>>Bernheim Forest Book donated. A nice, large new book "Bernheim Arboretum & Research Forest", by Sharon A. Receveur and Tavia P. Cathcart was recently donated to the museum by our friends at Bernheim. Thank you!
>>Booths: The museum recently had an informational and book-sales booth at a Chamber of Commerce event, and our Bullitt County Genealogical Society had a booth at the Louisville Genealogical Society book fair.
>>1959 Bullitt Plane Crash article published. In 1959, a "Thunderbirds" air show jet plane crashed in Bullitt County near Bardstown Junction. An article about that was published this month in the "Friends Journal", Fall edition. That magazine is a publication of the Air Force Museum Foundation and we have a copy at the museum. I hope to have more on this next month.
>>Web Site Additions. As I reported last month, our web master, Charles Hartley, has been updating the format of our hundreds of web pages.
Additions to our web site have grown since last time. To see what is new, visit our Latest Additions page.
For Your Information...
>>Civil War info. Did you know that one name for the Civil War was "The War to Suppress Yankee Arrogance"? How about "The Brothers War"? I haven't checked this site out very much, but it has a lot of information, including this list of 26 different names the Civil War was called. Check out this site.
>>FaceBook fan? You really need to check out Mt. Washington, Bullitt County, historian Bobby Darnell's FaceBook page. He has collected an enormous selection of local historic photographs and freely displays and discusses them at his site. On FaceBook, search for "History of Mt. Washington, Kentucky."
>>Access many old newspapers, maps, and photos at the Kentuckiana Digital Library.
"The Lady in Lace"
I am writing this final section of this month's newsletter as I watch for "Trick or Treaters" to come to my door on Halloween night.
With that in mind, my thoughts are drifting toward ghosts and goblins.
So tonight let me tell you about the "Lady in Lace".
When I first started hanging out around the Bullitt County Courthouse years ago, I started hearing about a ghost in the courthouse.
A ghost of a young lady, well dressed in a formal beige, turn-of-the-century, lacy, wedding-like dress (recreation photo shown here).
If you know the courthouse, you know that our museum is located in the front section of it. And you know about the grand staircase.
The staircase is where you are most likely to see "The Lady in Lace".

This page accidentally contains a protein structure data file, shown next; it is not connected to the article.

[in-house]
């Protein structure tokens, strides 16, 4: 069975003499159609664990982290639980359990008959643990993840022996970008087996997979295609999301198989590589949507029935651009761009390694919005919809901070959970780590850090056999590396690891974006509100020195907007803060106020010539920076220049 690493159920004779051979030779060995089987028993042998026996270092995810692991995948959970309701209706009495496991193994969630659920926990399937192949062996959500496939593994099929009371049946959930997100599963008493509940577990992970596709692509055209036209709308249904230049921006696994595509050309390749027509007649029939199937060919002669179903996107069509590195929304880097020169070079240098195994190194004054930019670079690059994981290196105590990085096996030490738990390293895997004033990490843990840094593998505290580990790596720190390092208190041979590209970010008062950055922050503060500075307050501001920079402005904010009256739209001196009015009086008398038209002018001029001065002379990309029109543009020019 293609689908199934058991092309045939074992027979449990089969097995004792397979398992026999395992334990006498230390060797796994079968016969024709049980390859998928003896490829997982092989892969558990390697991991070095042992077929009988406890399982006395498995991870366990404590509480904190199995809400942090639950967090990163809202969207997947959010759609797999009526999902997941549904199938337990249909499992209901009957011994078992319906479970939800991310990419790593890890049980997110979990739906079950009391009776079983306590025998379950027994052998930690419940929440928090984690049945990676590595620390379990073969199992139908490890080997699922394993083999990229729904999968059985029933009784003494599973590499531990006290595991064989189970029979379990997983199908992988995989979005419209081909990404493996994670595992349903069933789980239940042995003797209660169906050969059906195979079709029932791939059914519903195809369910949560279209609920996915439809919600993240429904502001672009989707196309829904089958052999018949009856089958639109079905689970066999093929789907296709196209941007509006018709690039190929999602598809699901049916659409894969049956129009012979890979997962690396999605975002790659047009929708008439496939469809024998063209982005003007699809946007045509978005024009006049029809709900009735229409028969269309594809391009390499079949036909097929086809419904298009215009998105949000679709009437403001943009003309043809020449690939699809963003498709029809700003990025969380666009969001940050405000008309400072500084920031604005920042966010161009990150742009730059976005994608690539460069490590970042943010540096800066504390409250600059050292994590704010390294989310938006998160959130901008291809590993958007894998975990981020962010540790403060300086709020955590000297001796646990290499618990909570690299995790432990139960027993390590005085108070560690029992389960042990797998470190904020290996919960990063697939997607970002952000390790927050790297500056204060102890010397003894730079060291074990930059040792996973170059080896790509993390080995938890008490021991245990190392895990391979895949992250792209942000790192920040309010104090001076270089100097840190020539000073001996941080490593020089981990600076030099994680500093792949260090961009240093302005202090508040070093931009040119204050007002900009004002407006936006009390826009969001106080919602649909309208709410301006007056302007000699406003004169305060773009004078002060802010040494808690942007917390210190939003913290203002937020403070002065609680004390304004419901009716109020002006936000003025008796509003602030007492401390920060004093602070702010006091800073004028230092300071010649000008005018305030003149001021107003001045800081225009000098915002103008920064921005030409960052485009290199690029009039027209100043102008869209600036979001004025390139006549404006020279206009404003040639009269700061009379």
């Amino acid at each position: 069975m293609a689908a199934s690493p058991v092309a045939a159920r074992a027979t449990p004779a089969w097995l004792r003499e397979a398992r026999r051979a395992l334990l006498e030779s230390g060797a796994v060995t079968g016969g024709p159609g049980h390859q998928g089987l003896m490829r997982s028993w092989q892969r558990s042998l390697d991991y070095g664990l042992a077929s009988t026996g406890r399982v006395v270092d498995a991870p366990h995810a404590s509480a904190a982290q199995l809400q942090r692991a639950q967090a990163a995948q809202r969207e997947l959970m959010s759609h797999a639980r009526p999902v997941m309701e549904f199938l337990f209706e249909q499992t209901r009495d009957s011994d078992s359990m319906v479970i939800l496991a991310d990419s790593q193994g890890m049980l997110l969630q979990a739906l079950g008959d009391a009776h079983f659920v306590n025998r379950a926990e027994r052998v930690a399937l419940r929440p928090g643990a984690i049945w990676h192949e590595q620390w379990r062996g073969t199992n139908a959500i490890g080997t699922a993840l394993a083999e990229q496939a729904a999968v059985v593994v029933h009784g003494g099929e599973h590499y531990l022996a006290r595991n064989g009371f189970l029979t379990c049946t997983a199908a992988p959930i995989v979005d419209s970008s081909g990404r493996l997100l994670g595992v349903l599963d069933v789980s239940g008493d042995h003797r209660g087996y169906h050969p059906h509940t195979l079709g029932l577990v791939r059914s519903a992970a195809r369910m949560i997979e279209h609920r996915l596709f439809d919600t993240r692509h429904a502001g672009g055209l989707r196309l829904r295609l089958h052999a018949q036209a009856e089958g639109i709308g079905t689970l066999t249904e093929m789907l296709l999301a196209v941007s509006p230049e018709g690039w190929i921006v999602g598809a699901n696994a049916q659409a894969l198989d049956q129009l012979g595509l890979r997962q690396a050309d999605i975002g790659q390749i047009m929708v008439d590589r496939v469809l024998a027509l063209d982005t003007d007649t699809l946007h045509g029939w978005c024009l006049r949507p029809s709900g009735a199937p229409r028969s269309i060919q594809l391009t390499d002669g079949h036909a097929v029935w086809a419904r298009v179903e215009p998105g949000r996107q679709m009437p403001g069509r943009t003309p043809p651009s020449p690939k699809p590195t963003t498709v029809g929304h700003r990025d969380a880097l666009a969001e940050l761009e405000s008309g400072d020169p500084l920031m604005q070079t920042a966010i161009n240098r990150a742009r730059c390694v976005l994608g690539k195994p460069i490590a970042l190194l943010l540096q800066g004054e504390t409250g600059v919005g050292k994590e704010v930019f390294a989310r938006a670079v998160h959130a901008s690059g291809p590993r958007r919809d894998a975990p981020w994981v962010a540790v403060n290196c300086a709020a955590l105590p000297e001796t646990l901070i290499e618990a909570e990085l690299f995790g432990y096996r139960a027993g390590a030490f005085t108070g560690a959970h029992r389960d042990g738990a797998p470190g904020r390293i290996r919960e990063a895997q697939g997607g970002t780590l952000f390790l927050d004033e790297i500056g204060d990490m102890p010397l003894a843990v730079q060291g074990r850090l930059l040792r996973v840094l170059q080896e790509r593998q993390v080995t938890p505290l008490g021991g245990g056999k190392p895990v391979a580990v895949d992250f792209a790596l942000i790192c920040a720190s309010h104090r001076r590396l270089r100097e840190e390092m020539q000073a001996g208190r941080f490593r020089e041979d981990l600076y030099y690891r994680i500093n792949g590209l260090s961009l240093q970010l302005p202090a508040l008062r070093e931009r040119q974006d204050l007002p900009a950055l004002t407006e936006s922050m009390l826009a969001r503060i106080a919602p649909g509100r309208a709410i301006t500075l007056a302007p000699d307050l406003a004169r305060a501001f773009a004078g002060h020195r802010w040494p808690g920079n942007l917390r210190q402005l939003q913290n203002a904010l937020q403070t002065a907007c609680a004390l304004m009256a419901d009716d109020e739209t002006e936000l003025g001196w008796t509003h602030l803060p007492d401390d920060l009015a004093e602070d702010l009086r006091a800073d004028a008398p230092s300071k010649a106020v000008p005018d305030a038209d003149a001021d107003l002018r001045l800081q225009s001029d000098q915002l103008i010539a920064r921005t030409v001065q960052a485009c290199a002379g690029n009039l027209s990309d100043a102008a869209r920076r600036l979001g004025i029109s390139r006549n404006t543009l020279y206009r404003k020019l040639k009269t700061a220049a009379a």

The standard story is that while you are walking up the staircase, you see, out of the corner of your eye, a young lady walking up the staircase just behind you, to your right. When you turn to say hello, or just to see who it is, dressed so oddly, there is no one there. Did you see her? But no one is there.
No one is there.
Now, I like to say that my philosophy about ghosts is that "I don't believe in them, but I don't want to make them mad either."
But I was telling this story to a person several years ago. This person had worked at the courthouse, and I noticed that as I told the story, and described the ghost, the person began to get a little pale. I asked what was wrong, and she told me how she had once, late at night when she was alone in the building, turned down a hall toward a door. And there, reflecting in the glass of the door, she saw a young woman, just as I described, standing behind her.
Greatly startled, the person quickly turned to confront the stranger.
But no one was there.
The person told me that she had never told anyone about that experience. Until she heard my story, she had never known about the Lady in Lace.
She had only seen her.
Now, I've tried to figure out the original source of the story.
The lady is never said to be aggressive or particularly scary.
Perhaps this all comes from 1917, when a number of bodies were laid in the courthouse after 48 people were killed in a terrible train wreck just behind the building. The deadliest train wreck in Kentucky history.
Or perhaps it is from one of the many murder cases held in the old courthouse over the years.
Or perhaps it is just a made up fantasy.
Just pay attention when you walk up the grand staircase alone, or walk down the lonely halls at night.
Maybe you are not as alone as you think.
Have a happy Halloween.
And thank you for being a Friend of the Bullitt County History Museum.
Bullitt County History Museum
Museum Phone: 502-921-0161
E-Mail address: David.Strange@BullittCountyHistory.org